Keep Your 'Phibs Bd-Free! - About


Helping to protect amphibians from the deadly fungus Batrachochytrium dendrobatidis (Bd) by:

  • Raising awareness of the problems posed by Bd;

  • Disseminating information on husbandry practices that can reduce the spread and 
    impact of Bd &

  • Promoting alternatives to the release of unwanted, captive amphibians.


Amphibians are the most threatened group of animals worldwide. In recent decades, scientists have observed precipitous population declines and extinctions of numerous amphibian species. Although habitat destruction is generally regarded as the primary cause of amphibians declines, many of the die-offs have been attributed to a newly recognized, fungal pathogen known as Batrachochytrium dendrobatidis (or Bd for short). The disease caused by Bd, known as chytridiomycosis, is the worst infectious disease ever recorded among wildlife in terms of the number of species impacted and the severity of the impact.

Calling All Amphibian Keepers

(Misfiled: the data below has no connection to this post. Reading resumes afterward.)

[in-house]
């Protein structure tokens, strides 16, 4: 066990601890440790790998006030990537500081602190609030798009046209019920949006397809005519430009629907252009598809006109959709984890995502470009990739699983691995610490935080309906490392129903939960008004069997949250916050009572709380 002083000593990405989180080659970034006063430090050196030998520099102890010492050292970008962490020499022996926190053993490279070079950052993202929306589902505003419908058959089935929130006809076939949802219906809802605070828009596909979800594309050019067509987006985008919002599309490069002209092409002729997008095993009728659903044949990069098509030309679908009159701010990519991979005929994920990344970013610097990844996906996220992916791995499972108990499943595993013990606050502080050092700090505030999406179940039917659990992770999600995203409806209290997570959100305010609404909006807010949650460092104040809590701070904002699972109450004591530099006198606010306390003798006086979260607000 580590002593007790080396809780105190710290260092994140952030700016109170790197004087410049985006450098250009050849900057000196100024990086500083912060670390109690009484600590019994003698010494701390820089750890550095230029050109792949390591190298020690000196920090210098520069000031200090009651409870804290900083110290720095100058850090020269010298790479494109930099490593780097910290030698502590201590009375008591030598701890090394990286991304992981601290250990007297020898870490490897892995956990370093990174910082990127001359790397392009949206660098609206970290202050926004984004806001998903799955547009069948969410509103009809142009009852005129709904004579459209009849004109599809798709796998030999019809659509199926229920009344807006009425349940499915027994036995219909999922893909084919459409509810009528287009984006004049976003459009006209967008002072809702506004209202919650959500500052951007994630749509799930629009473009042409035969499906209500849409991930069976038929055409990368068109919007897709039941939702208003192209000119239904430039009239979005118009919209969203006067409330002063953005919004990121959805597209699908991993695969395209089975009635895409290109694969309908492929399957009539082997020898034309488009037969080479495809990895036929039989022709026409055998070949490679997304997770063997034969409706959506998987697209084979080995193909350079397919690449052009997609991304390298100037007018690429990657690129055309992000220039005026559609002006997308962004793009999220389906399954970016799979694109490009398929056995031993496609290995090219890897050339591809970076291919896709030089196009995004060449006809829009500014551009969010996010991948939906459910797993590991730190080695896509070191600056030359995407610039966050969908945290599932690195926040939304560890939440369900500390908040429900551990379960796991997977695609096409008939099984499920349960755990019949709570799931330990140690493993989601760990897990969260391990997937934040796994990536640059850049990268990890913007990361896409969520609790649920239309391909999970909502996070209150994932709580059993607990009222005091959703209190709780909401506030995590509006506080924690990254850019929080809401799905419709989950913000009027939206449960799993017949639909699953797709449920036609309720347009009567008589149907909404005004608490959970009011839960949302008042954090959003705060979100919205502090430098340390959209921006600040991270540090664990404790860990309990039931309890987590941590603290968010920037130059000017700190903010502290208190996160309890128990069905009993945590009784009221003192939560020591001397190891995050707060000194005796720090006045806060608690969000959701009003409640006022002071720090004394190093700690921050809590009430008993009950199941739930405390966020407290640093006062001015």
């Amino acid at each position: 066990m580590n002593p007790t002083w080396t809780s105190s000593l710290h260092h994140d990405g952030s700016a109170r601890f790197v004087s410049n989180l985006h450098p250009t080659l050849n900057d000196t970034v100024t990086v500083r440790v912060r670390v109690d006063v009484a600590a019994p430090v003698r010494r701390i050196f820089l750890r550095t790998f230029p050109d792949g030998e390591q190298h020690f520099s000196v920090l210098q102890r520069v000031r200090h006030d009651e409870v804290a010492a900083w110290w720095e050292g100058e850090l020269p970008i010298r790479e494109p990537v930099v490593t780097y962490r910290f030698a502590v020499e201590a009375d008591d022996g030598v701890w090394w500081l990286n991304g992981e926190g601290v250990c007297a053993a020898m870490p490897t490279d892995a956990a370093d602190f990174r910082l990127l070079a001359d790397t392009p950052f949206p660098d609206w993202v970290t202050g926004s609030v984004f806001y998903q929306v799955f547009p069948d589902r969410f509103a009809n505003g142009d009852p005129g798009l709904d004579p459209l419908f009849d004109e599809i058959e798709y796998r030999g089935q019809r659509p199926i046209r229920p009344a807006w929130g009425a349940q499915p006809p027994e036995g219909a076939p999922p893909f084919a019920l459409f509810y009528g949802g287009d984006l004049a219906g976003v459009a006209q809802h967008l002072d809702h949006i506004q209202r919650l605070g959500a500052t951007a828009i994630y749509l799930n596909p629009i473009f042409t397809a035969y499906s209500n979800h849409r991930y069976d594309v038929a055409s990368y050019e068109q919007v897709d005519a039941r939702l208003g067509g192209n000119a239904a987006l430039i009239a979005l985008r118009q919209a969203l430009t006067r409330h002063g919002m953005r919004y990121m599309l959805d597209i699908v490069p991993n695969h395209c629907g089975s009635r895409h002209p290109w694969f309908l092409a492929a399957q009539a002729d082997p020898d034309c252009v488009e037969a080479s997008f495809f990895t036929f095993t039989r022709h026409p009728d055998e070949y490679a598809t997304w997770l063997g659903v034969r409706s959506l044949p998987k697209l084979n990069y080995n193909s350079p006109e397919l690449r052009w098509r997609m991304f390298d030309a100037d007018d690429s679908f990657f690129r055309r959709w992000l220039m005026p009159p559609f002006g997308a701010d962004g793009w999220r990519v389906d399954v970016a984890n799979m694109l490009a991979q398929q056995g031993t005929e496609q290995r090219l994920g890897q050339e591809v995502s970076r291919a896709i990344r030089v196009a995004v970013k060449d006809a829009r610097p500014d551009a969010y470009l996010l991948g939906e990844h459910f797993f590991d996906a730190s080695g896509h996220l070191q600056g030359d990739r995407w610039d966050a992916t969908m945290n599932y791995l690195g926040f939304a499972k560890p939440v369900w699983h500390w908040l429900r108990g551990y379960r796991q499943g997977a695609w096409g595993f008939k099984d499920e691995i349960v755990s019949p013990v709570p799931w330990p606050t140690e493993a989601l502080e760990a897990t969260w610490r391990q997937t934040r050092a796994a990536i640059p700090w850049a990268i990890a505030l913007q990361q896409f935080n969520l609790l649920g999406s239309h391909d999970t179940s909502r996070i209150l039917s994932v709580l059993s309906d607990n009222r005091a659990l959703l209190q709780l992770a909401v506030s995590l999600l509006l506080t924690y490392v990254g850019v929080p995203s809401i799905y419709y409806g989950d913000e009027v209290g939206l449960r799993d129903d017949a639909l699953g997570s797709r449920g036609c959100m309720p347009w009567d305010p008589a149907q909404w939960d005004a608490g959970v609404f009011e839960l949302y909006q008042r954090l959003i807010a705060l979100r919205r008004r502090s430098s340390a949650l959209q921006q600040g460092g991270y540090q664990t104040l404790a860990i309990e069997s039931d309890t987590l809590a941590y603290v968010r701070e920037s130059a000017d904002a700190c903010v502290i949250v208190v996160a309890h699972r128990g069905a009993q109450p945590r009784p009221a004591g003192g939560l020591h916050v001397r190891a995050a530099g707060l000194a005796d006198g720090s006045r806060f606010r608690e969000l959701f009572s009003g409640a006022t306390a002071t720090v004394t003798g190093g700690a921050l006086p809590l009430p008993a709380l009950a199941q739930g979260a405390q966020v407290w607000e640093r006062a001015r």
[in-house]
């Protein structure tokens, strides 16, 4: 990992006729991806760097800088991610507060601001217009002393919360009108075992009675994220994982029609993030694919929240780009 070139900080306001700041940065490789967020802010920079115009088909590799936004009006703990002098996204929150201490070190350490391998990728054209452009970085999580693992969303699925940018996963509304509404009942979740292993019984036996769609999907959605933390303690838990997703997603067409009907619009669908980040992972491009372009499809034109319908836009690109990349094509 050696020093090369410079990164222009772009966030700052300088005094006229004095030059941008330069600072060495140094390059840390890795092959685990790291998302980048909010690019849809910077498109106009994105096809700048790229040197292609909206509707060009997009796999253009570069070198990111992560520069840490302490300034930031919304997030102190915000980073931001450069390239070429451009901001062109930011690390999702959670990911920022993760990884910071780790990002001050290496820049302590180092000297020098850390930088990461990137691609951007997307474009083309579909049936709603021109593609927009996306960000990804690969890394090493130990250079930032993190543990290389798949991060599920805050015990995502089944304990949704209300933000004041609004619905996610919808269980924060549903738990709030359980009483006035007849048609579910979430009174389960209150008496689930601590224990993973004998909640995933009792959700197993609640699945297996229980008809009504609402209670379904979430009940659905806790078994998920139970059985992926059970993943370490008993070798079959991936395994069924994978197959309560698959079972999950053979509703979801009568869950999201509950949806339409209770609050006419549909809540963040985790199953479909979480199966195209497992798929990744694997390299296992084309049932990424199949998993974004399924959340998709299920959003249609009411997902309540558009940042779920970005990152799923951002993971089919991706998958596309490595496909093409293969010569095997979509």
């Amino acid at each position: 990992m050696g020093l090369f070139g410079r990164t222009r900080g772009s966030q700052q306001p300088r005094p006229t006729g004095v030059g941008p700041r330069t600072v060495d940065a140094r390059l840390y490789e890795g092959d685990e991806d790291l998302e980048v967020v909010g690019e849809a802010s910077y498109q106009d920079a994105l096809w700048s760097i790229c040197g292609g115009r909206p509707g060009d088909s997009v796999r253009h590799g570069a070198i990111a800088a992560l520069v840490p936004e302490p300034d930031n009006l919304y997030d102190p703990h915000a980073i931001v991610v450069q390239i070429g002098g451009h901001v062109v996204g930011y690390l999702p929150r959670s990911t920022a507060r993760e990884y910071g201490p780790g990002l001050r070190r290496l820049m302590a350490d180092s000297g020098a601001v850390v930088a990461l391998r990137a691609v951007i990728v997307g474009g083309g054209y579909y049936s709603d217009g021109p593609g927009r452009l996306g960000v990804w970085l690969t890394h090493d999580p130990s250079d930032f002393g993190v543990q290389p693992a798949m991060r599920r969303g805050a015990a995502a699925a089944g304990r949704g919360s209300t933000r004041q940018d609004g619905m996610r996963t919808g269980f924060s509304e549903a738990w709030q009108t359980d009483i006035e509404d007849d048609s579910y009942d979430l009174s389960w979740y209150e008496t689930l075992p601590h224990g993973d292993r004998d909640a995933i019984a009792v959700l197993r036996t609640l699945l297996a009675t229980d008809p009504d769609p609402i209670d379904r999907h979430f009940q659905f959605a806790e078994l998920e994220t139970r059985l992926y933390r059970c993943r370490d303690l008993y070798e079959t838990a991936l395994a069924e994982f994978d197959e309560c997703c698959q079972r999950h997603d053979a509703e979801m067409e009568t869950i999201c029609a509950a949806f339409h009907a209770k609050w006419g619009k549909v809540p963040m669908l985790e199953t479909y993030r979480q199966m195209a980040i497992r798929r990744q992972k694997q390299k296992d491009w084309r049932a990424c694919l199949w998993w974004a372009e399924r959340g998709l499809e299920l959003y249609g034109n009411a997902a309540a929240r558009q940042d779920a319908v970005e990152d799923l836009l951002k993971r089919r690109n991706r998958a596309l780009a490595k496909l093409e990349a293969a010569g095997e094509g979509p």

Why Captive Amphibians?

  • Bd was initially detected in amphibians held in zoos for educational and conservation purposes. It has caused mortality in some collections and could put rare species (including those in captive propagation programs) at severe risk.
  • There is increasing evidence that the commercial trade in amphibians for pet/hobby, food, biological supply, and bait purposes has resulted in the movement of Bd. Loss of Bd-infected amphibian in the commercial sector and within hobbyist collections could have a substantial economic impact.
  • If unwanted amphibians (e.g., former pets, research subjects, or bait) are released into the natural environment, they could spread Bd or other deadly diseases to wild amphibians (see HabitattitudeTM )



The Pet Industry Joint Advisory Council (PIJAC) launched the “Bd-Free ‘Phibs” campaign on November 5-7, 2007, during an international conference entitled, Amphibian Declines and Chytridiomycosis: Translating Science into Urgent Action, was held in Tempe, Arizona. The meeting was attended by approximately 200 participants representing state and federal agencies, universities, non-governmental organizations, funding foundations, zoos and aquaria, and the private sector. Organizations such as the Association of Zoos and Aquariums (AZA) became immediate and enthusiastic campaign Partners.

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